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Architecture: A Sense of Place

By April 24, 2019 April 25th, 2019 No Comments

By Meda Kessler
Photos by Dror Baldinger

Architects Randy Gideon, Ibañez Shaw Architecture
Architect of record ibanezshaw.com
Builder Babek Custom Homes, babekcustomhomesinc.com
Interior design Elizabeth White, elizabeth-whitedesign.com

When an architect designs his own residence, the results typically are spectacular.

The two-story contemporary home on the banks of the Trinity River is Randy and Beth Gideon’s off-the-beaten path hideaway and is a showcase inside and out. It’s also the first house Randy has designed for himself.

From the street, the metal-roofed structure clad in Texas limestone and Brazilian hardwood appears to be one story. Due to the sloped lot, the lower level isn’t visible until you approach the boardwalk leading to the front door.

The functional rock creek beds are landscaped with buffalo grass and other native plantings. Old-growth trees provide ample shade.

Tucked above the Trinity Trails as the river begins to bend eastward, it’s sited to take advantage of the views. Even as the rapidly growing River District neighborhood takes shape, their location remains rather secluded.

Enter the home from an elevated bridge over the man-made dry creek, and you feel as if you’re miles from the city as you take in uninterrupted views of undeveloped flood plain visible through a wall of glass. Step out onto the deck, and you can watch the joggers and cyclists on the trail below.

It’s only fitting that the Gideons live so close to the river as Randy’s long career as founder of Gideon-Toal, a Fort Worth architectural-engineering firm, involved several projects along the river. Randy’s business partner, James Toal, lived in the house next door long before developers arrived. After his death, the couple purchased the empty overgrown lot from his family and built this home in 2017.

Randy’s goal, with Beth’s input, was to design a contemporary home that allowed them to entertain yet be comfortable and cozy for the empty-nesters. The split-level design allows them to live on the top floor and use the ground-level space with its pair of bedroom suites for guests. With a separate entrance, large living area and small patio, visitors have their own private sanctuary and their own views of the river.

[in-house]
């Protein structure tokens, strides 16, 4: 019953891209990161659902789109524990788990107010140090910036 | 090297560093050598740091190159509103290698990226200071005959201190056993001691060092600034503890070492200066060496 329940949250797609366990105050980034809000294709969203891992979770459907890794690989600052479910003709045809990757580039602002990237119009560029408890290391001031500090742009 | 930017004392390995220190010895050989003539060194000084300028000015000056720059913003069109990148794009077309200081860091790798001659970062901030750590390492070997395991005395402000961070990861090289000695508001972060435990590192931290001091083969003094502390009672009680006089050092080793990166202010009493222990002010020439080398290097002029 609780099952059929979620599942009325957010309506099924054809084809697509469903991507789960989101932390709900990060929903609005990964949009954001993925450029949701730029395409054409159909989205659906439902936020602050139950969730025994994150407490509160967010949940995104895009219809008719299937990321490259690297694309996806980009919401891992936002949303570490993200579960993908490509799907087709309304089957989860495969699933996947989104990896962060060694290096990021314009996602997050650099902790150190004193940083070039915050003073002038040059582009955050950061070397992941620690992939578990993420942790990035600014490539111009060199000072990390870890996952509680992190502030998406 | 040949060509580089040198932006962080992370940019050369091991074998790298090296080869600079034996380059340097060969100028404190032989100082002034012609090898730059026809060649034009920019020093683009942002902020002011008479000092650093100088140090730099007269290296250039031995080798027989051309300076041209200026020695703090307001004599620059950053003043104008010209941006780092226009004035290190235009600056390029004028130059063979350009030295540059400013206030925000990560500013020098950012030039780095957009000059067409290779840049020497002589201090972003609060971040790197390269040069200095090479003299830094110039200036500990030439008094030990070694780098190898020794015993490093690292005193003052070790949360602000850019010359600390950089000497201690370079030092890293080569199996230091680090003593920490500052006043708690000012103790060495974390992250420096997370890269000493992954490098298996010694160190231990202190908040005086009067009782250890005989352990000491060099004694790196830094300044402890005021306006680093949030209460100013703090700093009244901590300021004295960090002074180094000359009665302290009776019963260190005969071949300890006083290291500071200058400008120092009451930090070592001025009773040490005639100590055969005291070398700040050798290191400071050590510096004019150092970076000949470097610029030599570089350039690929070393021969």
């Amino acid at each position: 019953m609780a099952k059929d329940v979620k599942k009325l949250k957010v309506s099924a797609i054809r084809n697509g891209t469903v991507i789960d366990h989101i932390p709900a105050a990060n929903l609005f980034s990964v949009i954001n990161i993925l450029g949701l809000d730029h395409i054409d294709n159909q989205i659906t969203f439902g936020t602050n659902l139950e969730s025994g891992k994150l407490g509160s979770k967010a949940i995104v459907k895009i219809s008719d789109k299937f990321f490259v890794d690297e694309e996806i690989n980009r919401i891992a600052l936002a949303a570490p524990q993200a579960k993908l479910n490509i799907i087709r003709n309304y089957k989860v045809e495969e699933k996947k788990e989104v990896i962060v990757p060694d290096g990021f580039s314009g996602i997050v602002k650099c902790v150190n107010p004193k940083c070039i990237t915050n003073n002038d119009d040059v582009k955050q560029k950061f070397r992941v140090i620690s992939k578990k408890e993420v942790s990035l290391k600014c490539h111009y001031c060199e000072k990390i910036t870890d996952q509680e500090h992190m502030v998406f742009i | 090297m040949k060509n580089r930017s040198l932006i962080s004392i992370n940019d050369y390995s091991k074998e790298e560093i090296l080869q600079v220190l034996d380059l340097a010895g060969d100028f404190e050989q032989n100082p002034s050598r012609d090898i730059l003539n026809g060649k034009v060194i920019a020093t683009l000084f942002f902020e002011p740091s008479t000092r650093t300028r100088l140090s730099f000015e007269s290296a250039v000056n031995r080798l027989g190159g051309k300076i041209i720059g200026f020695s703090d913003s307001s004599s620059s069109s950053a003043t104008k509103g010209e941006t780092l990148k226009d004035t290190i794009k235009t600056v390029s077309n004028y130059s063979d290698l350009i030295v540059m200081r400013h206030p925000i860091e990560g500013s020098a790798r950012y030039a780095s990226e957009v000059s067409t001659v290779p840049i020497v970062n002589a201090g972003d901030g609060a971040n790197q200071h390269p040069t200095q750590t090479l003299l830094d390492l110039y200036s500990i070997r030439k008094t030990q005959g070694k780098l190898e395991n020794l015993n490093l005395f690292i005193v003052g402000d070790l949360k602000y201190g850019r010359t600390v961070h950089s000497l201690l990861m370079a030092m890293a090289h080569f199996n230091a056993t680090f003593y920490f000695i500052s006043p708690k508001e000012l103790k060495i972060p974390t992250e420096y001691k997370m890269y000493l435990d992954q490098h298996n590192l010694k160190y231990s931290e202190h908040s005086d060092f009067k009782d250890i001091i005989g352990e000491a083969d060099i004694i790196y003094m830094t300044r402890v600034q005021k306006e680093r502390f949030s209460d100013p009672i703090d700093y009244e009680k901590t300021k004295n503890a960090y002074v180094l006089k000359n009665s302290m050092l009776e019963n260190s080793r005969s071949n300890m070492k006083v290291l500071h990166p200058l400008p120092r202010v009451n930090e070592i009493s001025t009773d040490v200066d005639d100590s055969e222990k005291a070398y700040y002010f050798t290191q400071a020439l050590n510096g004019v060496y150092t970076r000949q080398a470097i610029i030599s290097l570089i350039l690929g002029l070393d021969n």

On the main floor, the open kitchen is sleek but beautiful and quite functional, with a wall of custom cabinets and a concrete backsplash. A small catering kitchen is available for big events and provides even more storage. On the opposite end of the room is a steel fireplace, the focal point of the living room. The expansive walls feature a stellar art collection, suitable companions to the views outside.

THE TAKEAWAY

Design The living room’s “floating” ceiling helps keep the space from feeling too cavernous as there’s a visual break between it and the walls. Special lighting gives the edges a glow, too. Randy’s custom-design skylight and the wall of windows provide plenty of natural light.

Details Note the concrete tiles used for the kitchen backsplash and the steel used on the fireplace on the opposite end of the room. Both add texture and complement the neutral color scheme. The concrete floor on the lower level contains leaf patterns made during construction.

Things you don’t see A water containment system is built under the dry creek bed in the front yard for rain runoff. The house features geothermal heating and cooling.